Chinaberries and Beyond
A Teacher's Childhood Journey
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Patricia is born during WWII when racial segregation is a way of life, particularly in the south. A few years earlier in the small cotton mill town, her father's poor judgment forces her parents and eventually their eight children to live in a crude, unpainted, three-room dwelling located in an isolated area of four houses for African Americans. They have no electricity or running water, and a stone-covered spring in the woods becomes a special place for mischief. A single tree, a chinaberry, adjacent to the house serves many purposes. Home, church, and school are the Littletons' family core, while their experiences are laced with fun, humor, and mischief. However, when temperamental Hazel, an adult bully, moves next door, there are conflicts, which escalate into unnerving, dangerous situations, especially with Patricia's easygoing, soft-spoken mother. Hazel ridicules Patricia, who is smart, timid, and labeled a crybaby and stubborn in school. How can the family escape Hazel's frightening torture and mockery? Will they ever be able to dig out of the hole that keeps them captive in their cramped shelter? By high school, Patricia blossoms and becomes popular. In preparation for college, she wonders about those wooden nickels of which her father warns. What will be her victory? Chinaberries and Beyond: A Teacher's Childhood Journey prepares you for Patricia's next phase of life in Part 2, He's Got Me Covered: A Teacher's Personal and Professional Journey, Spiritual Visions, and Revelations.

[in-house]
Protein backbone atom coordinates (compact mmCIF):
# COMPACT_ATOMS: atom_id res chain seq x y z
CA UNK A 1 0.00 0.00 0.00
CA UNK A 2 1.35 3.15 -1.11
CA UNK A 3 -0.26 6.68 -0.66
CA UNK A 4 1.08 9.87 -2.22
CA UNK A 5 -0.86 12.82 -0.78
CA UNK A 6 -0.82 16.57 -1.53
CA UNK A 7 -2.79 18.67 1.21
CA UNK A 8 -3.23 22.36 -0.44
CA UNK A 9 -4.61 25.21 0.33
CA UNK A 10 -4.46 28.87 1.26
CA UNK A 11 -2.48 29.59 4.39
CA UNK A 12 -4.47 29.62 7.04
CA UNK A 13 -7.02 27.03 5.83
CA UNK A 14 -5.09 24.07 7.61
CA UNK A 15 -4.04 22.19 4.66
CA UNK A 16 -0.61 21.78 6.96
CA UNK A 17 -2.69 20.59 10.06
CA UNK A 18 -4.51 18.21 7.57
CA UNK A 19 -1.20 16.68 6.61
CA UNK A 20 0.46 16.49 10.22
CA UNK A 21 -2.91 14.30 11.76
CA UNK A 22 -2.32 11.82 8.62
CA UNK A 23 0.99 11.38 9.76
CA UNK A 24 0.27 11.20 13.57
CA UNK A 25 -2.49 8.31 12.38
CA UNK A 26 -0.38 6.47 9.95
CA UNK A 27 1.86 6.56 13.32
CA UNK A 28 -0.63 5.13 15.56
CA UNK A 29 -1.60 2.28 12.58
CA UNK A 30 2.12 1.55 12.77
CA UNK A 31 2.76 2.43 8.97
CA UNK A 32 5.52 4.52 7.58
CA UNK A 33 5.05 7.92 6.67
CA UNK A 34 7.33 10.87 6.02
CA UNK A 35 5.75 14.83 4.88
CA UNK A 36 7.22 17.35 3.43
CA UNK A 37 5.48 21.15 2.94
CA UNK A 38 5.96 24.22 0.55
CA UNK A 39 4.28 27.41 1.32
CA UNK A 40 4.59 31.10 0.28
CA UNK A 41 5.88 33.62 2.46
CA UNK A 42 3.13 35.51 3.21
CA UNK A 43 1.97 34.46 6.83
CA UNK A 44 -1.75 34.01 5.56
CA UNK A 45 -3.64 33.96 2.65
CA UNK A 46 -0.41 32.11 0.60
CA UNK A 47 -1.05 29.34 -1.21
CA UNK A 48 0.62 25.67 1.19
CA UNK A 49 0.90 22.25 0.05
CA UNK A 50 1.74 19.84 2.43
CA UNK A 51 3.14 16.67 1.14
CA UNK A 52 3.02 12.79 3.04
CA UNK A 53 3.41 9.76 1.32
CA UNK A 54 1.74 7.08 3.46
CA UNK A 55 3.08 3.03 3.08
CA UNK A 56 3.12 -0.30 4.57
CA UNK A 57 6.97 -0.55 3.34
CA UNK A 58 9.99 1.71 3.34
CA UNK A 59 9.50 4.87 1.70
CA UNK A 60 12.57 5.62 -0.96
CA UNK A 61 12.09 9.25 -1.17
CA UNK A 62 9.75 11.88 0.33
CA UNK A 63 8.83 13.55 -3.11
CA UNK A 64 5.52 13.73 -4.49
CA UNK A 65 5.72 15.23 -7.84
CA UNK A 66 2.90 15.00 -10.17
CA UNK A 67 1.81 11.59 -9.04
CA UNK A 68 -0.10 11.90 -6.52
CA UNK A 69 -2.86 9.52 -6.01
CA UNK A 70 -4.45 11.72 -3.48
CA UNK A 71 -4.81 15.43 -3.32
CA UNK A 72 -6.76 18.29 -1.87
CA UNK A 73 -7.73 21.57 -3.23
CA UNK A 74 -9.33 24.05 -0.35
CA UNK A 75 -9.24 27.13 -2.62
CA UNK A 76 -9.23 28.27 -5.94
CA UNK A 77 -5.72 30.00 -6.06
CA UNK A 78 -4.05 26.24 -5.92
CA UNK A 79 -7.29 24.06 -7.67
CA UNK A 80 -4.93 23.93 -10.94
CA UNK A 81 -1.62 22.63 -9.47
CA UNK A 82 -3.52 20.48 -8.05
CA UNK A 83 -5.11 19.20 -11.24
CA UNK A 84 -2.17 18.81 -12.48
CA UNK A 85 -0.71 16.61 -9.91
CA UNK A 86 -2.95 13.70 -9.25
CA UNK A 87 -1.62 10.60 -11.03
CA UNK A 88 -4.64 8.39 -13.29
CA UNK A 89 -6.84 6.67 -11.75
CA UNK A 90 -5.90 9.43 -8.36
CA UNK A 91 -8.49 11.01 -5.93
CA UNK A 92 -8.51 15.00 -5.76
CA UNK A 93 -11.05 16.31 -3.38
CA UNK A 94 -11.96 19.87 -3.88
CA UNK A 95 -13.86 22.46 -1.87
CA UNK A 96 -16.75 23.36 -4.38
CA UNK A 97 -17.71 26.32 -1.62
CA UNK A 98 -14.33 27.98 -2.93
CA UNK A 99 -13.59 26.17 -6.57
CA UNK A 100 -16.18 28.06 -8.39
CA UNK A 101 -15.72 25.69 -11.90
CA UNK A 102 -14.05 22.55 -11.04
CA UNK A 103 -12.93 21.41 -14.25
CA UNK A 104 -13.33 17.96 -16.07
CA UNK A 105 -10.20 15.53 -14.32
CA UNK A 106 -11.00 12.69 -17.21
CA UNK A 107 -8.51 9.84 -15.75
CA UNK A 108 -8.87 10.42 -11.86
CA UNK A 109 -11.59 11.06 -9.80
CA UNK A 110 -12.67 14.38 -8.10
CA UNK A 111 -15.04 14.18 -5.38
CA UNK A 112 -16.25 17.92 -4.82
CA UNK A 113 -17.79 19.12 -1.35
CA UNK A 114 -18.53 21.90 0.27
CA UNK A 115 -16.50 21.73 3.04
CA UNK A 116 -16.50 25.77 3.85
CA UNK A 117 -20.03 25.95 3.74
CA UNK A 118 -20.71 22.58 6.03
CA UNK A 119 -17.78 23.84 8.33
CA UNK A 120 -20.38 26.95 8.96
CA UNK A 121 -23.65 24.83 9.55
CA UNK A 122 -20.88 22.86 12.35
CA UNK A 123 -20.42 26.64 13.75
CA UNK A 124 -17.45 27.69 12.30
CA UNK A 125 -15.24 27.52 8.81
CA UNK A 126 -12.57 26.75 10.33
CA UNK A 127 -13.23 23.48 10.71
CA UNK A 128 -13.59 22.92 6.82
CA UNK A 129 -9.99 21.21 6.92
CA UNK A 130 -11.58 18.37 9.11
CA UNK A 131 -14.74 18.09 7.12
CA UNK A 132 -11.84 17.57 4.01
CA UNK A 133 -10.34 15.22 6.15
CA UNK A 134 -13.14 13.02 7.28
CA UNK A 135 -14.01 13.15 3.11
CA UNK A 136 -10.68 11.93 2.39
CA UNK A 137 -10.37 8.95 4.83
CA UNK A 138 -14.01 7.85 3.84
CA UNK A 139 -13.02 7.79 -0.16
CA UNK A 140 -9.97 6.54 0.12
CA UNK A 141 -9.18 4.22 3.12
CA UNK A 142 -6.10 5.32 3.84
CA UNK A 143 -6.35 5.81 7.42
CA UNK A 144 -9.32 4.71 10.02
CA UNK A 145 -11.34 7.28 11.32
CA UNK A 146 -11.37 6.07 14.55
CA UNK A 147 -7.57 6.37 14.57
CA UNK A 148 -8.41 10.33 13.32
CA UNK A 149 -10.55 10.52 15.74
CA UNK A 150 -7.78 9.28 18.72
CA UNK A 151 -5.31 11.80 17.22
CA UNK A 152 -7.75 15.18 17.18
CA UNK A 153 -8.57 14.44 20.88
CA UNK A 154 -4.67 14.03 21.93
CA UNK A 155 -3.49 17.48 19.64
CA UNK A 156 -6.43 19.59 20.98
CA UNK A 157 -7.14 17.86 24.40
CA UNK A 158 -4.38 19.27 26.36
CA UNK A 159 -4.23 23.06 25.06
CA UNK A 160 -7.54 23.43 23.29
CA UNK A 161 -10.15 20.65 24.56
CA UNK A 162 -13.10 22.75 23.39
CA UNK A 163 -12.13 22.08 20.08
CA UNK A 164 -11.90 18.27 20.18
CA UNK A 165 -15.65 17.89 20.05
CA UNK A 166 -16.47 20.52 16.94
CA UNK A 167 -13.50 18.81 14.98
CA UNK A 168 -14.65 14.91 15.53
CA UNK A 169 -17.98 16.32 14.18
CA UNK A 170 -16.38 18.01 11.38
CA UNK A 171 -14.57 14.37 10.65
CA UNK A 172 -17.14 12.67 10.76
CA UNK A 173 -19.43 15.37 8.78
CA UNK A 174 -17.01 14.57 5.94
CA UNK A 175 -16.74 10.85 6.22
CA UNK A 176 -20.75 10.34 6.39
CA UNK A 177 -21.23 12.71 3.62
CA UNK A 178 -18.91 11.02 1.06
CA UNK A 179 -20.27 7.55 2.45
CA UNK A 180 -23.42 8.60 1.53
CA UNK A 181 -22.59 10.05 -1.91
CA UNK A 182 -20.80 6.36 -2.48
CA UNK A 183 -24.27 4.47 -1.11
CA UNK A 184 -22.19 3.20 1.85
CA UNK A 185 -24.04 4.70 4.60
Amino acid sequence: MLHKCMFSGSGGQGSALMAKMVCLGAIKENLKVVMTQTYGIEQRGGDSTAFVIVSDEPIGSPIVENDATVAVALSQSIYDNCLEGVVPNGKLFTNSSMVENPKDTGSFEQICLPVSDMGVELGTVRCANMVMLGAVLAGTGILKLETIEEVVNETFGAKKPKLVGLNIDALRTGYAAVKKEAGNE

WestBow Press, 9781512782929, 184pp.
Publication Date: April 24, 2017
About the Author
This is a beautiful, intriguing, and heart-warming story. The humor throughout kept me wondering what would happen next. Madeline Reid, a retired North Carolina teacher The author provides a very personal account of her childhood as one of eight children in a small North Carolina town during the 40s and 50s. She adeptly allows the reader insight into family and educational relationships, as well as the prevailing social issues of the time period that laid a foundation and influenced her into adulthood. Judett Black, a retired U.S. Department of Justice Investigator